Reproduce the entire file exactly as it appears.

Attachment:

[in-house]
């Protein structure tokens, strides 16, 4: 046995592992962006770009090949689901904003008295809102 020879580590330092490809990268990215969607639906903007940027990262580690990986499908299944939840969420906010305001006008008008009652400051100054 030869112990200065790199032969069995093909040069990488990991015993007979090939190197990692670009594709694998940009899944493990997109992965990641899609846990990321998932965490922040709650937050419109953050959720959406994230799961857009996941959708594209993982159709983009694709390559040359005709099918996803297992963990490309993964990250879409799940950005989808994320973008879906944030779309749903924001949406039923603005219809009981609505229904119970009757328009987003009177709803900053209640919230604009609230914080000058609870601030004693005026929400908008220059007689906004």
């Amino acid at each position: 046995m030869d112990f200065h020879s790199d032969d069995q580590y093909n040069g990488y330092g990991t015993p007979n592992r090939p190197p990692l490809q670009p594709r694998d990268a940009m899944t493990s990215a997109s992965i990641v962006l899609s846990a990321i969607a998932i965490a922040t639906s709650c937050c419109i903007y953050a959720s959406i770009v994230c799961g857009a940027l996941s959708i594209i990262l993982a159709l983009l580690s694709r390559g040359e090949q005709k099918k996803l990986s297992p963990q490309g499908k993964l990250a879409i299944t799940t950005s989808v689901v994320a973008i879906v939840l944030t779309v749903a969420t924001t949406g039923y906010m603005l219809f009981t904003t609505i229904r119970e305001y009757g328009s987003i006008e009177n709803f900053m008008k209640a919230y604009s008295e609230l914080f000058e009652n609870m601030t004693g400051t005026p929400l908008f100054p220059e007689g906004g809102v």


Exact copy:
[in-house]
């Protein structure tokens, strides 16, 4: 046995592992962006770009090949689901904003008295809102 020879580590330092490809990268990215969607639906903007940027990262580690990986499908299944939840969420906010305001006008008008009652400051100054 030869112990200065790199032969069995093909040069990488990991015993007979090939190197990692670009594709694998940009899944493990997109992965990641899609846990990321998932965490922040709650937050419109953050959720959406994230799961857009996941959708594209993982159709983009694709390559040359005709099918996803297992963990490309993964990250879409799940950005989808994320973008879906944030779309749903924001949406039923603005219809009981609505229904119970009757328009987003009177709803900053209640919230604009609230914080000058609870601030004693005026929400908008220059007689906004």
């Amino acid at each position: 046995m030869d112990f200065h020879s790199d032969d069995q580590y093909n040069g990488y330092g990991t015993p007979n592992r090939p190197p990692l490809q670009p594709r694998d990268a940009m899944t493990s990215a997109s992965i990641v962006l899609s846990a990321i969607a998932i965490a922040t639906s709650c937050c419109i903007y953050a959720s959406i770009v994230c799961g857009a940027l996941s959708i594209i990262l993982a159709l983009l580690s694709r390559g040359e090949q005709k099918k996803l990986s297992p963990q490309g499908k993964l990250a879409i299944t799940t950005s989808v689901v994320a973008i879906v939840l944030t779309v749903a969420t924001t949406g039923y906010m603005l219809f009981t904003t609505i229904r119970e305001y009757g328009s987003i006008e009177n709803f900053m008008k209640a919230y604009s008295e609230l914080f000058e009652n609870m601030t004693g400051t005026p929400l908008f100054p220059e007689g906004g809102v």